A Toll Brothers representative presented the development firm's early plans for the WMAL transmitter site at 7115 Greentree Road in Bethesda to the Western Montgomery County Citizens Advisory Board last night. Tom Mateya, the company's Director of Development, was introduced by Ellen Bogage of Chespeake Public Strategies, the firm hired by Toll to represent it in the community.
|2 potential development|
schemes for the WMAL site
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The firm has already done some geological and utility studies at the 75 acre WMAL site. Water, electric and gas service have been examined. Sewer and water were determined to be adequate in preliminary reviews, but Toll is aware of a 35-foot WSSC pipe section nearby which developer EYA is having difficulty with at their Rock Spring townhome site.
15% of the site is currently forested, and Toll Brothers wants to retain that. Many nearby residents have long used the site as an unofficial park, and have expressed concern about losing the green space. Advisory Board member Tara Flynn asked what plans the firm has to retain any of the green space, and who would control it, HOAs or the County. Mateya said they may reserve some space, potentially for parks and/or a school site. It would be up to the County how they would want to utilize it under that scenario, he said. Toll remains undecided on whether or not to include meeting or recreational facilities for the new community's residents, Mateya said. The company will ultimately decide based upon what it perceives as the current market demand for such shared facilities by its target homebuying audience.
Board member Scott Goldberg asked if pre-settlement solar energy would be utilized in the development. Mateya said there is no demand for solar in this area.
The biggest challenges Toll is dealing with on this project are schools, parks and transportation. Montgomery County planners and Montgomery County Public Schools recently hosted a school capacity community meeting to discuss overcrowding in the Walter Johnson school cluster, which a representative of the West Fernwood community last night said cannot hold another student at the moment. That meeting followed a Rock Spring redevelopment meeting at which residents pushed back on adding residential in an area with already-overcapacity schools.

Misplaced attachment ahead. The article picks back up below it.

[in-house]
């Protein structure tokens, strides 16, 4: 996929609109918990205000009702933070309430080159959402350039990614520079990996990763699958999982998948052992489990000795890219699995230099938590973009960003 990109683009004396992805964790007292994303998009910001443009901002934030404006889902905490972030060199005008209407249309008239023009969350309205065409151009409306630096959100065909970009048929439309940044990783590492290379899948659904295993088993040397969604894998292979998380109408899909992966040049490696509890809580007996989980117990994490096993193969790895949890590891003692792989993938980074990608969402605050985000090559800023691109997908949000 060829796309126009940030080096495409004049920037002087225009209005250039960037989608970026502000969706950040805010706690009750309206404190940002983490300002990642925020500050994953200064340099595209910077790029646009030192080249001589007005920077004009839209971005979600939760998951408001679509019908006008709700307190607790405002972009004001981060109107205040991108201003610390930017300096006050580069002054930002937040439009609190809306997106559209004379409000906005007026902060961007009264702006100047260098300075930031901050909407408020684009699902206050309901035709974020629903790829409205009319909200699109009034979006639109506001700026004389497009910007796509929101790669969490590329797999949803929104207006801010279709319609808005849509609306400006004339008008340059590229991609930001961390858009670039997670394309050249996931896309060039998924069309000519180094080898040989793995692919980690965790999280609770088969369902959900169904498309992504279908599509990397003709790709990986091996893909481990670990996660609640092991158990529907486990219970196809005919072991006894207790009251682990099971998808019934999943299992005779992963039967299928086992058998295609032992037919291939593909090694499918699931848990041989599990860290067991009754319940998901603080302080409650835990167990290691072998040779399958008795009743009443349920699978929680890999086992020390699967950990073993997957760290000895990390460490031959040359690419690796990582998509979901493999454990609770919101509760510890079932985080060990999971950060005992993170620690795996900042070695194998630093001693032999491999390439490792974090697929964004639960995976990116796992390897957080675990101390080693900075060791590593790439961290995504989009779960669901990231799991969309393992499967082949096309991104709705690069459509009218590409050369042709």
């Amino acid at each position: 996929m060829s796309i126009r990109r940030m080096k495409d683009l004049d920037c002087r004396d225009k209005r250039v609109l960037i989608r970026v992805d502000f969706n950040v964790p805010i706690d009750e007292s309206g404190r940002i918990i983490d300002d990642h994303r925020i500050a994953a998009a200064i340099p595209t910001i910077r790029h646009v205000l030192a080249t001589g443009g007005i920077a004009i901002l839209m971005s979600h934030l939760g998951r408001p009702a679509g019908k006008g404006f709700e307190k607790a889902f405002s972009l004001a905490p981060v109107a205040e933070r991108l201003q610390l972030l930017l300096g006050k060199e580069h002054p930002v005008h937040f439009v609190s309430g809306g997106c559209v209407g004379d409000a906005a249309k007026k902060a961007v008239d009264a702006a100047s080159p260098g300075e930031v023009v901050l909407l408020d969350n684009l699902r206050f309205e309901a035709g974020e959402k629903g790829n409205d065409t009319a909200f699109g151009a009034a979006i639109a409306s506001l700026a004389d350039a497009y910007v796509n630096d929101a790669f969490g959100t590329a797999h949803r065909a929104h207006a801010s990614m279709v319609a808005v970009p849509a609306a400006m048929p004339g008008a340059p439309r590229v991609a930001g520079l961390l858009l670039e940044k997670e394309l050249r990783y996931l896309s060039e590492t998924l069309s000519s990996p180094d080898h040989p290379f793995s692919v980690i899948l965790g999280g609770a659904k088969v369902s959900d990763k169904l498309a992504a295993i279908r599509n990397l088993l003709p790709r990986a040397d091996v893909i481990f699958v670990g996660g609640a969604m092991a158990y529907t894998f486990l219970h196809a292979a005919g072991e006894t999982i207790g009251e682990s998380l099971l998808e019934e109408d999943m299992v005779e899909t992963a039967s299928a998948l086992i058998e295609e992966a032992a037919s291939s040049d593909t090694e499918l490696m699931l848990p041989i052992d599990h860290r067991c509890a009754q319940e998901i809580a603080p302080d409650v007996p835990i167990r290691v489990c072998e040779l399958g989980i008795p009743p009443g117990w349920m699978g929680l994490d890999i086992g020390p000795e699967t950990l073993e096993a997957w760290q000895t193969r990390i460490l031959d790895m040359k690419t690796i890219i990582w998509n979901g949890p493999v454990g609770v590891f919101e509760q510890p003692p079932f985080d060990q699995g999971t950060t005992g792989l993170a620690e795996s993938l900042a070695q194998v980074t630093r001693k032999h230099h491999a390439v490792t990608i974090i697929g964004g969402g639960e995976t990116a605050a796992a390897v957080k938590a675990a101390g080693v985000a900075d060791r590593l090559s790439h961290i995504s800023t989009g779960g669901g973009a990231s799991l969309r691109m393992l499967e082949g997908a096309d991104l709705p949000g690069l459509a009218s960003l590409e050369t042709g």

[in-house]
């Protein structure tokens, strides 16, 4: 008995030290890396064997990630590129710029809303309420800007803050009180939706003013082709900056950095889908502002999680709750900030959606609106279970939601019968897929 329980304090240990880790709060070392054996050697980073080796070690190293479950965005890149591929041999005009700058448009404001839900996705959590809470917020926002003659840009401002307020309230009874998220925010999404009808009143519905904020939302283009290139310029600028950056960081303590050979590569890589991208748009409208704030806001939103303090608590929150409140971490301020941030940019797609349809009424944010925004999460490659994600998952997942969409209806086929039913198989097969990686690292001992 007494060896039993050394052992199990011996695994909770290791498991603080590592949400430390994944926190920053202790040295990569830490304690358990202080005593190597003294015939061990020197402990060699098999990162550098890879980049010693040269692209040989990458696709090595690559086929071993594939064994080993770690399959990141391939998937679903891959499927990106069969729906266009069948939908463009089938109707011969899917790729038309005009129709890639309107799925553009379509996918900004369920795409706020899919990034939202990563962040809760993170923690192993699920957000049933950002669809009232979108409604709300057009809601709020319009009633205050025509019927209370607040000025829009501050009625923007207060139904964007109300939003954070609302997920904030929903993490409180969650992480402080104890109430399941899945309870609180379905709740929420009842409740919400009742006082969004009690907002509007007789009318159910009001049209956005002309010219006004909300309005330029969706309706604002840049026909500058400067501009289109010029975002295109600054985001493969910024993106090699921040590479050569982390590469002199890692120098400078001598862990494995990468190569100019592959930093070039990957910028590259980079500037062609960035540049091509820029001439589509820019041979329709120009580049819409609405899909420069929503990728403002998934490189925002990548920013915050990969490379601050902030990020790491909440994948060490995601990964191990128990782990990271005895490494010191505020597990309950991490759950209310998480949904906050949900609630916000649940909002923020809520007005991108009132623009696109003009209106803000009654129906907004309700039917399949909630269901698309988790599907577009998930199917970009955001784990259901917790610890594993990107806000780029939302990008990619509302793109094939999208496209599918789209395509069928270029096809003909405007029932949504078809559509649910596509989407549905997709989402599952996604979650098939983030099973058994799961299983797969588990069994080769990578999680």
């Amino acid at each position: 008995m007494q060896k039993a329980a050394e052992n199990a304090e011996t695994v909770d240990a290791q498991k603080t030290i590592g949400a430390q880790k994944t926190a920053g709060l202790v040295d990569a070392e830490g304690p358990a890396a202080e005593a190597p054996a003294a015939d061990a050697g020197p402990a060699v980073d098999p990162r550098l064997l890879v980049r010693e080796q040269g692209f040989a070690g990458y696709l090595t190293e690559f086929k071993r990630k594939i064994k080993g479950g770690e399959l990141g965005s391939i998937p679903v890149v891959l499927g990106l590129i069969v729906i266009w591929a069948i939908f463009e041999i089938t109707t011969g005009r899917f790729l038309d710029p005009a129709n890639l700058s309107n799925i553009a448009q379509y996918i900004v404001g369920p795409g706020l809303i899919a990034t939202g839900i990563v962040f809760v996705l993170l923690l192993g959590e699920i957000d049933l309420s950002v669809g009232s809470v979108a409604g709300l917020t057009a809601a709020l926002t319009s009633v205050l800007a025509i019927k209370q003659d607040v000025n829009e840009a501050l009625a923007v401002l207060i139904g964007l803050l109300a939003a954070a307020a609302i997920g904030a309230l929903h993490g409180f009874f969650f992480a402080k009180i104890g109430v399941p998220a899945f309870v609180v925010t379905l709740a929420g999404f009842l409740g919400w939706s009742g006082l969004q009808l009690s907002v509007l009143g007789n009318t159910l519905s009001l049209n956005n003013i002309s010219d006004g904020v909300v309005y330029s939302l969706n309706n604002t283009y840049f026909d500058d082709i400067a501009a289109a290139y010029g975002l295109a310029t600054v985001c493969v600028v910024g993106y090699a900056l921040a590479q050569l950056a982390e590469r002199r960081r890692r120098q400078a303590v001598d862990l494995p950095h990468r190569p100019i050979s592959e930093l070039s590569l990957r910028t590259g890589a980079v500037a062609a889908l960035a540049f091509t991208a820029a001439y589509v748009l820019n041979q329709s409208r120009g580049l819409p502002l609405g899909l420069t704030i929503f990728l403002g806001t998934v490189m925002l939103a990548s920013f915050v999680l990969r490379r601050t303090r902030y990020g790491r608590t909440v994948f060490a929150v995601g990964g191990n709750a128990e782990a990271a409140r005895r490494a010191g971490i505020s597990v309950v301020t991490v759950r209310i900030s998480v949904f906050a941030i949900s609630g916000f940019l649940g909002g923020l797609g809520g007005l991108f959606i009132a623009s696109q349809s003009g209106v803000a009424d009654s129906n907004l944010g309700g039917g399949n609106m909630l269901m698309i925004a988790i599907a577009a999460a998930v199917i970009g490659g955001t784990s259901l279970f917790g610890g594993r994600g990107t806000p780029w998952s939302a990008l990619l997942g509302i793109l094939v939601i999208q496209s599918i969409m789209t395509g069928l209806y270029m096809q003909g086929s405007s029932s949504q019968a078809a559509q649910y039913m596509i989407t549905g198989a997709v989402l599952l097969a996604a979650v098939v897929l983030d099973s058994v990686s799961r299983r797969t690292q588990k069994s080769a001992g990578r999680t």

Virginia Miller, the Board's resident representative, predicted there will be complaints if kids from the same neighborhood are forced to attend different schools. Yet, some Ashburton parents were pushing for redistricting at the aforementioned recent school capacity meeting.
Toll forecasts .575 K-12 students per home, meaning a potential generation of 189 students at the WMAL site. Those first students would arrive in either 2018 or 2019, as the first residents settle in the new neighborhood, Toll estimates.
Transportation is a major concern for nearby residents, but few feasible options exist. Board member John Bowis asked if a direct connection with Democracy Boulevard was possible. Mateya said that, while it is theoretically possible, and that Toll Brothers is still studying such a road, it is not likely. Stratton Park and a Bethesda Fire Department station stand in the way, and there would be engineering challenges regarding turn ratios and adequate space, he said.
|WMAL site, with|
stub at center-right
Mateya said that the company will submit its concept plan for the WMAL site to the Planning Board in November, and a preliminary subdivision plan in January 2016.
Concept plan renderings courtesy Torti Gallas and Partners
All rights reserved
Top photo of WMAL towers: Robert Dyer
Map via Google Maps